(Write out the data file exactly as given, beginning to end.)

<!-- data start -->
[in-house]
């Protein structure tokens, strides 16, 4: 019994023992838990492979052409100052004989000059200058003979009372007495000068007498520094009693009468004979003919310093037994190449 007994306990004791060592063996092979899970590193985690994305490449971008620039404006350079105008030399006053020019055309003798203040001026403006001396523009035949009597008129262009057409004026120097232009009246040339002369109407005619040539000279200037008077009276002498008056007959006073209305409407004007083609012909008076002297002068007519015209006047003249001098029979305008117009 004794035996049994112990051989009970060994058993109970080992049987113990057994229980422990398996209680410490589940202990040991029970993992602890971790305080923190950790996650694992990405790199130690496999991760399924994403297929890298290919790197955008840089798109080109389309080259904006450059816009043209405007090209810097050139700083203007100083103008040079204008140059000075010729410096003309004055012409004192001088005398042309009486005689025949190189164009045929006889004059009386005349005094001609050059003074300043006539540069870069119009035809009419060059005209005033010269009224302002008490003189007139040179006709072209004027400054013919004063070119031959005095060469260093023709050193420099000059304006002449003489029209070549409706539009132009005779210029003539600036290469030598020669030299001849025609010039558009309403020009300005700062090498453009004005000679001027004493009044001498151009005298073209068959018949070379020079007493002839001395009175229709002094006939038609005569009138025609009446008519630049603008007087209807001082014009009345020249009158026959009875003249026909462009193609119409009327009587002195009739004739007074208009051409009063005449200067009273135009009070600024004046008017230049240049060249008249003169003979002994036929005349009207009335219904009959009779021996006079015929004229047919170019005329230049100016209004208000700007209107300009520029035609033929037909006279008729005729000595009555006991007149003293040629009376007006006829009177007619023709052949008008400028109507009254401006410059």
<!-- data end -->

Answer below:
[in-house]
């Protein structure tokens, strides 16, 4: 019994023992838990492979052409100052004989000059200058003979009372007495000068007498520094009693009468004979003919310093037994190449 007994306990004791060592063996092979899970590193985690994305490449971008620039404006350079105008030399006053020019055309003798203040001026403006001396523009035949009597008129262009057409004026120097232009009246040339002369109407005619040539000279200037008077009276002498008056007959006073209305409407004007083609012909008076002297002068007519015209006047003249001098029979305008117009 004794035996049994112990051989009970060994058993109970080992049987113990057994229980422990398996209680410490589940202990040991029970993992602890971790305080923190950790996650694992990405790199130690496999991760399924994403297929890298290919790197955008840089798109080109389309080259904006450059816009043209405007090209810097050139700083203007100083103008040079204008140059000075010729410096003309004055012409004192001088005398042309009486005689025949190189164009045929006889004059009386005349005094001609050059003074300043006539540069870069119009035809009419060059005209005033010269009224302002008490003189007139040179006709072209004027400054013919004063070119031959005095060469260093023709050193420099000059304006002449003489029209070549409706539009132009005779210029003539600036290469030598020669030299001849025609010039558009309403020009300005700062090498453009004005000679001027004493009044001498151009005298073209068959018949070379020079007493002839001395009175229709002094006939038609005569009138025609009446008519630049603008007087209807001082014009009345020249009158026959009875003249026909462009193609119409009327009587002195009739004739007074208009051409009063005449200067009273135009009070600024004046008017230049240049060249008249003169003979002994036929005349009207009335219904009959009779021996006079015929004229047919170019005329230049100016209004208000700007209107300009520029035609033929037909006279008729005729000595009555006991007149003293040629009376007006006829009177007619023709052949008008400028109507009254401006410059």